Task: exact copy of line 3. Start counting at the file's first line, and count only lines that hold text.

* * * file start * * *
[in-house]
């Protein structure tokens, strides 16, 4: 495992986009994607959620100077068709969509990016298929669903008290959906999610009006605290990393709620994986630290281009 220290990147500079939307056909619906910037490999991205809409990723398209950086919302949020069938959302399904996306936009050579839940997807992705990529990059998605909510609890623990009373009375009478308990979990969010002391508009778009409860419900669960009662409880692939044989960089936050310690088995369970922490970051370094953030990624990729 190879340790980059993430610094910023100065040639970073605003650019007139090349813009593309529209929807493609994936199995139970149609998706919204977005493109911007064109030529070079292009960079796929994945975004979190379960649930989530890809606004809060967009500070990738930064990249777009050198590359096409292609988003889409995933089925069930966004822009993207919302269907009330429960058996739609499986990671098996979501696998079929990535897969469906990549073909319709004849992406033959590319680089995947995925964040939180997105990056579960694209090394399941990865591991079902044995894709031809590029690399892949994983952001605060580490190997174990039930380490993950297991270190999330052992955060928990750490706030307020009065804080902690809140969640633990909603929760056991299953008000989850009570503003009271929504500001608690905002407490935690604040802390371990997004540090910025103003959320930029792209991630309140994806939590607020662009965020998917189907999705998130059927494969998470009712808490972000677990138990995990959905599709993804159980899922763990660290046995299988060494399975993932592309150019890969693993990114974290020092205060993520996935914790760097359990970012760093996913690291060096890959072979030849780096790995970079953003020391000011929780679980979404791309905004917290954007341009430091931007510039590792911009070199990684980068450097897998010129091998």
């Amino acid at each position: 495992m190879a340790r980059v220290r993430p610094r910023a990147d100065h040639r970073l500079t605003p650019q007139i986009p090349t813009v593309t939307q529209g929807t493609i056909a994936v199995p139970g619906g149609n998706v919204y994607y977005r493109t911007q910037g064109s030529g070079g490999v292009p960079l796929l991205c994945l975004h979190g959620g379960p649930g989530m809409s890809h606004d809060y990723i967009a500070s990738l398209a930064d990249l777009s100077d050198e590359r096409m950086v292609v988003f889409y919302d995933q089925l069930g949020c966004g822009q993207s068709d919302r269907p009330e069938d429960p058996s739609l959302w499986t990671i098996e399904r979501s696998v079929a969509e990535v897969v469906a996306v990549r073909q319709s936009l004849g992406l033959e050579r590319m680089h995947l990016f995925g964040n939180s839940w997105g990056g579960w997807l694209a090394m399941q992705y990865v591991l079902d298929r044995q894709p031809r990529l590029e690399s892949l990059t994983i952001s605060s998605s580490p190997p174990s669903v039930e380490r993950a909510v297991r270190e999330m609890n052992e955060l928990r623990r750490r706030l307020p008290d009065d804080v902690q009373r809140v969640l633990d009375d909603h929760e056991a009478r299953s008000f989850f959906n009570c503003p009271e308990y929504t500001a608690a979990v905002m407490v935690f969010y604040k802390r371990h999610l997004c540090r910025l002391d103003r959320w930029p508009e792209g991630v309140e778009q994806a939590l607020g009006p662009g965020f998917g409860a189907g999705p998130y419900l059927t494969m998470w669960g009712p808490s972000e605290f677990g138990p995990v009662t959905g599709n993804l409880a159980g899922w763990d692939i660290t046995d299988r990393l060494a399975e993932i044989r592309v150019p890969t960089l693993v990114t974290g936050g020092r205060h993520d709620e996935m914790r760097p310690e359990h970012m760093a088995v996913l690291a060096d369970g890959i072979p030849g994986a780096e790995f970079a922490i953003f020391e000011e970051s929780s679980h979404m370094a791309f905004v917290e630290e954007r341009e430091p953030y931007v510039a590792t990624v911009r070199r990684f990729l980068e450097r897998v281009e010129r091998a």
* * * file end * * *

């Amino acid at each position: 495992m190879a340790r980059v220290r993430p610094r910023a990147d100065h040639r970073l500079t605003p650019q007139i986009p090349t813009v593309t939307q529209g929807t493609i056909a994936v199995p139970g619906g149609n998706v919204y994607y977005r493109t911007q910037g064109s030529g070079g490999v292009p960079l796929l991205c994945l975004h979190g959620g379960p649930g989530m809409s890809h606004d809060y990723i967009a500070s990738l398209a930064d990249l777009s100077d050198e590359r096409m950086v292609v988003f889409y919302d995933q089925l069930g949020c966004g822009q993207s068709d919302r269907p009330e069938d429960p058996s739609l959302w499986t990671i098996e399904r979501s696998v079929a969509e990535v897969v469906a996306v990549r073909q319709s936009l004849g992406l033959e050579r590319m680089h995947l990016f995925g964040n939180s839940w997105g990056g579960w997807l694209a090394m399941q992705y990865v591991l079902d298929r044995q894709p031809r990529l590029e690399s892949l990059t994983i952001s605060s998605s580490p190997p174990s669903v039930e380490r993950a909510v297991r270190e999330m609890n052992e955060l928990r623990r750490r706030l307020p008290d009065d804080v902690q009373r809140v969640l633990d009375d909603h929760e056991a009478r299953s008000f989850f959906n009570c503003p009271e308990y929504t500001a608690a979990v905002m407490v935690f969010y604040k802390r371990h999610l997004c540090r910025l002391d103003r959320w930029p508009e792209g991630v309140e778009q994806a939590l607020g009006p662009g965020f998917g409860a189907g999705p998130y419900l059927t494969m998470w669960g009712p808490s972000e605290f677990g138990p995990v009662t959905g599709n993804l409880a159980g899922w763990d692939i660290t046995d299988r990393l060494a399975e993932i044989r592309v150019p890969t960089l693993v990114t974290g936050g020092r205060h993520d709620e996935m914790r760097p310690e359990h970012m760093a088995v996913l690291a060096d369970g890959i072979p030849g994986a780096e790995f970079a922490i953003f020391e000011e970051s929780s679980h979404m370094a791309f905004v917290e630290e954007r341009e430091p953030y931007v510039a590792t990624v911009r070199r990684f990729l980068e450097r897998v281009e010129r091998a």